If a police department doesn't have the capacity to do it, fine. Fire department doesn't' have the capacity to do it, fine. If a teachers union doesn't have a local health provider, then fine. But for those larger workforces, and those larger unions that can do this, I want you to start thinking about it now, and I would appreciate it, because it will take that much burden off the distribution system. And the larger police departments, Buffalo PD, Albany PD, Rochester PD, Syracuse PD — I think many of the larger police departments in the state, we have over 500, but many of the larger ones can handle the vaccine themselves. Same with the fire departments, EMS, EMT people can do these vaccines, so I'd like them to start thinking about that now because I'd like to reduce the burden on the hospitals and the private system whenever possible.

On the special efforts on top of this retail system, you're then going to have large state sites that are set up: Javits Center, we're going to use SUNY/ CUNY, where you'll have drive-thru vaccine operations. Again, we need the supply to do that, but we are already setting those up. We did it with the COVID testing. We'll do it again here and then I made a point to say that this State is going to make a statement as to social equity and we're going to make sure that the social injustice and the healthcare disparities that we've seen are not replicated. I'm going to be getting my vaccine when it's available for my age group in black and Latino and poor communities and we're going to be setting up pop-up vaccination sites in churches, in community centers and pharmacies and that's a priority for me.

The distribution system I'm outlining can deliver millions of doses. Again, we're getting 300,000 per week and we have to wait for that to increase. Again, there's a lot of possibilities for the feds to increase supply, but they have to.

Last point, the U.K. strain is highly problematic and it could be a game changer. First, for the Capital Region: we have the case in Saratoga. Anyone who was exposed, or anyone who was exposed to someone who was exposed, please contact us. There's nothing to be ashamed of. This is a virus, it travels, but we have to know. Containment is vitally important here. This is a virus we have to be extra careful with. We spent the morning talking to global experts on this viral strain. The numbers are frightening on the increase of the transmittal of the virus. Even if the lethality doesn't go up — the fact that it is so much more transmittable is a very real problem.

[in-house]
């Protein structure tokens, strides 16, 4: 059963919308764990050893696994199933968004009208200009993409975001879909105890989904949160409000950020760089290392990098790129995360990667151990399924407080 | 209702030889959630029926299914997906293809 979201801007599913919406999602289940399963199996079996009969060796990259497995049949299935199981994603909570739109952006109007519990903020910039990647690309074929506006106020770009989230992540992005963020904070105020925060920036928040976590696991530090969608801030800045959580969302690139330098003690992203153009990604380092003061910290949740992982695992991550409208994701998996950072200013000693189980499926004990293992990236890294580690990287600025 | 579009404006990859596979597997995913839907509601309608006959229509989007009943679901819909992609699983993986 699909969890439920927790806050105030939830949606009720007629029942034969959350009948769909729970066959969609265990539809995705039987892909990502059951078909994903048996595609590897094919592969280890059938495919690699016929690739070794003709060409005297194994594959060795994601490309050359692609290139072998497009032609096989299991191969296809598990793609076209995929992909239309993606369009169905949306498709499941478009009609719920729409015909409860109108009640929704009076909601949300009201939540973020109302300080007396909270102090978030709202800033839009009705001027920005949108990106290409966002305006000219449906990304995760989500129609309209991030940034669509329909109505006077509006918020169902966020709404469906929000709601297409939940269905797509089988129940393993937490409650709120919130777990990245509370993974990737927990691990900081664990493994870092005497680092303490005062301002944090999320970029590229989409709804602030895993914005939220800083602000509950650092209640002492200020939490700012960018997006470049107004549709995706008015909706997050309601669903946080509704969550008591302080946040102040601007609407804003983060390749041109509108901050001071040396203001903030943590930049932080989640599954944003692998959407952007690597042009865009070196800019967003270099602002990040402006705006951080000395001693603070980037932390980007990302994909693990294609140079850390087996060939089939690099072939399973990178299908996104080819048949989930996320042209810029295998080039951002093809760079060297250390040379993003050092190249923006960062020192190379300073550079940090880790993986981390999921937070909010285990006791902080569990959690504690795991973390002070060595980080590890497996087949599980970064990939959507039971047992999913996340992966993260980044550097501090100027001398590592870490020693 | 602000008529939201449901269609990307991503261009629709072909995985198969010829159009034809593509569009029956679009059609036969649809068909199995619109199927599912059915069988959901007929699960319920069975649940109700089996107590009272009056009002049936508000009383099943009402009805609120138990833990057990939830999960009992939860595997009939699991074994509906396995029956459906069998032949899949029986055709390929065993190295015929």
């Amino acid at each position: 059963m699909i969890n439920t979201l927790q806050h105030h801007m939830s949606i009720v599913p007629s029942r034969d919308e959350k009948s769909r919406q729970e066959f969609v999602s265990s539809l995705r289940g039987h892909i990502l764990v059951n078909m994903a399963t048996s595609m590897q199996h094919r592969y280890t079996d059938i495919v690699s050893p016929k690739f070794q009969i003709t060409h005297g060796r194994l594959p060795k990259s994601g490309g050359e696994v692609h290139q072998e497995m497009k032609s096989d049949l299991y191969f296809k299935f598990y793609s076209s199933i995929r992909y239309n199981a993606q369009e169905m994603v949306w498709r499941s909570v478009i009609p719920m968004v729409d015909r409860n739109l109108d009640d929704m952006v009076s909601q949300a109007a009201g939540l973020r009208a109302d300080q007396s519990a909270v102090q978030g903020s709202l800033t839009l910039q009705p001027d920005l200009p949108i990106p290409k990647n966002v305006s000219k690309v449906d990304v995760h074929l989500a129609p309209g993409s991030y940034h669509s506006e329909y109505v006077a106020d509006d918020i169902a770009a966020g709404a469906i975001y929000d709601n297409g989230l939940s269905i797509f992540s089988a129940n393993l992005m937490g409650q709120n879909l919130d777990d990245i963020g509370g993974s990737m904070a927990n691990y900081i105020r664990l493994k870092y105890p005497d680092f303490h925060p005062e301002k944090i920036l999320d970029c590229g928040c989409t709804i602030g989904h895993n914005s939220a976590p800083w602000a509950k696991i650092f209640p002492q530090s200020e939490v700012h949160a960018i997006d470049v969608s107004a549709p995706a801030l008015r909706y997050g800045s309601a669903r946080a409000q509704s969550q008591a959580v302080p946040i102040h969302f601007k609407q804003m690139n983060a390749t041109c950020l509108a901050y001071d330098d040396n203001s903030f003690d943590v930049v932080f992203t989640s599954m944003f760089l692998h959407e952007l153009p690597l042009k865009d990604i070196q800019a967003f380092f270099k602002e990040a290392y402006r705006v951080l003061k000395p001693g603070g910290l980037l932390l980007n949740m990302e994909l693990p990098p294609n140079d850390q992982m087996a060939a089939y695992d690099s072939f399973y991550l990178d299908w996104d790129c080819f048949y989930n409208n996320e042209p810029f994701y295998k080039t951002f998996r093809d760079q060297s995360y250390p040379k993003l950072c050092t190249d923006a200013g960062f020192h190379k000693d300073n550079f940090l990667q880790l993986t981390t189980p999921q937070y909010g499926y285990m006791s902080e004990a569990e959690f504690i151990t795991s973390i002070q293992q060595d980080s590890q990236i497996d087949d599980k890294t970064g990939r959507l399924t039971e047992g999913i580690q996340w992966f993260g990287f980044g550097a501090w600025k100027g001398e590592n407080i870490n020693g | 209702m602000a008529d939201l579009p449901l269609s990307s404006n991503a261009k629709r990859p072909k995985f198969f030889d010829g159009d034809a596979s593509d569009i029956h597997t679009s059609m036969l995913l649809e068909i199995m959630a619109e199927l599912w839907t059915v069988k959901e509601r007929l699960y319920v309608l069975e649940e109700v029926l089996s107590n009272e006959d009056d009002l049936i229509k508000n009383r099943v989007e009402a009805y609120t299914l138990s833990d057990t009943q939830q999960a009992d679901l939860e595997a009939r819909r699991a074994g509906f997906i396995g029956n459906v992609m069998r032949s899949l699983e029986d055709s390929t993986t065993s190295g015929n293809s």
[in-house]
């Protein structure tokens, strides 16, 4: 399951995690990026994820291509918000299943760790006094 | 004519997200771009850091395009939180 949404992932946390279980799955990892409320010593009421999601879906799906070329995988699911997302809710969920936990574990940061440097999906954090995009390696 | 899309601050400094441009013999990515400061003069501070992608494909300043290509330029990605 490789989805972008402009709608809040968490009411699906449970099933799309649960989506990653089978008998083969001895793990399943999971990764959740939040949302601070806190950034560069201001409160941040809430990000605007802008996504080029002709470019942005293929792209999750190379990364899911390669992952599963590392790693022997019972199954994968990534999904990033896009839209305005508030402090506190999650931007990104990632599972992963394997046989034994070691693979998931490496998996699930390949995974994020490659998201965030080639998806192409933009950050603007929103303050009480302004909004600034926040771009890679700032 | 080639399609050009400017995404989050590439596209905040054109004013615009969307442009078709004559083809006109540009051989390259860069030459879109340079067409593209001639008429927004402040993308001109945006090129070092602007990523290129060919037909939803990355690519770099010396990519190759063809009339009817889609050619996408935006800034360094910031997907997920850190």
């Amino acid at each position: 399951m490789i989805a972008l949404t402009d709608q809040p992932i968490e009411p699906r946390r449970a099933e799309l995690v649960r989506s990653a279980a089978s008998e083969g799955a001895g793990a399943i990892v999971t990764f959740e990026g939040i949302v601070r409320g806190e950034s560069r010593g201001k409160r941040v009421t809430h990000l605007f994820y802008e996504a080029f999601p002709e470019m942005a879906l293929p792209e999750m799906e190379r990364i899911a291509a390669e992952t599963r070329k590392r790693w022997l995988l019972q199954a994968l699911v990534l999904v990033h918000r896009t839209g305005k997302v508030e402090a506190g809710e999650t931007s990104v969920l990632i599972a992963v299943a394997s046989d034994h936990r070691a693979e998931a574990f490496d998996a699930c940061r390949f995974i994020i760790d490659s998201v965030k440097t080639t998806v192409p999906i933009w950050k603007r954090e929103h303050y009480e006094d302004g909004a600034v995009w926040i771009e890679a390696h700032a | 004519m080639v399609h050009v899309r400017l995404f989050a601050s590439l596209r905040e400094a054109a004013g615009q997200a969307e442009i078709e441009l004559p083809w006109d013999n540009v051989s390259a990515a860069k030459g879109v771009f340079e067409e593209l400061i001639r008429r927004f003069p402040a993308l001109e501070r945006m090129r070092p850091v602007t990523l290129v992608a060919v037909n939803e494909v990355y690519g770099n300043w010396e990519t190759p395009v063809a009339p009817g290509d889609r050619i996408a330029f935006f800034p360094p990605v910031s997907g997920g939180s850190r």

We are in a footrace right now as we've said between the vaccine implementation versus the infection rate and hospitalization capacity. That's the footrace. This U.K. strain changes the whole footrace because the U.K. strain, the rate of transmission goes way up, the rate of infection goes way up, and it's no longer the race that we were running. Apparently the U.K. strain can actually overtake the original COVID strain in a matter of weeks, that's how quickly it can transmit. This is something that we have to watch and we have to pay careful attention to.

The U.K. strain is not only in the U.K., it's in South Africa, it's in 33 other countries, but it dramatically increases our challenge and we have to be aware of it. You know this virus has been ahead of us every step of the way, and this country has been playing catch up every step of the way. It's time we stop, it's time we become more competent. Government was competent, government is supposed to be competent, government leaders are supposed to be competent. They're not supposed to be about excuses, and apathy, and bureaucracy.

Why do we not have mandatory testing of everyone flying in to this country? I mean why not? Not a travel ban, just mandatory testing. We have gone through this. Just test all international travelers before entry. Tell the airlines you have to test them before they got on a plane to come to this country, or say if you land in this country we're not going to allow you in until you take a test. 140 countries banned or required testing of U.K. travelers before the United States acted. 140 countries. New York acted before the United States. I called the airlines and I said I want New York to be added to the 140 countries, and they added New York to the 140 countries.

What's really infuriating, this is what happened to us last spring. Learn the lesson. The virus left China, the virus went to Europe, it was in Italy, it was in the U.K., people got on a plane and came to New York, and that's why New York had the explosion - that's what I call the COVID ambush. We've learned nothing? So now there's a second strain and it came from the U.K. again. And again, the USA did absolutely nothing.

Secretary Azar, Dr. Redfield - how you can explain to the American people your lack of action, your negligence, your irresponsibility. 140 countries banned people from the U.K. and you did nothing. You know that there are viral strains in other countries now. You know that is a fact. Why wouldn't you mandate testing? How many times do you have to learn the same lesson over and over? What happened to competent leadership in government? The USA must act. If the United States won't act, then New York State will act, but I can't allow people to fly in to this state who we know are coming from countries that have other viral strains.

New York loves being the gateway. We welcome people from all across the globe. We are on the eastern seaboard. That's always been our role, that's how we all wound up here. We celebrate it, but to allow the virus to be landing at our airports and to make New York a petri dish and the federal government does nothing, I can't allow that to happen. I wouldn't be doing my job as Governor of the State of New York.

Join the mailing list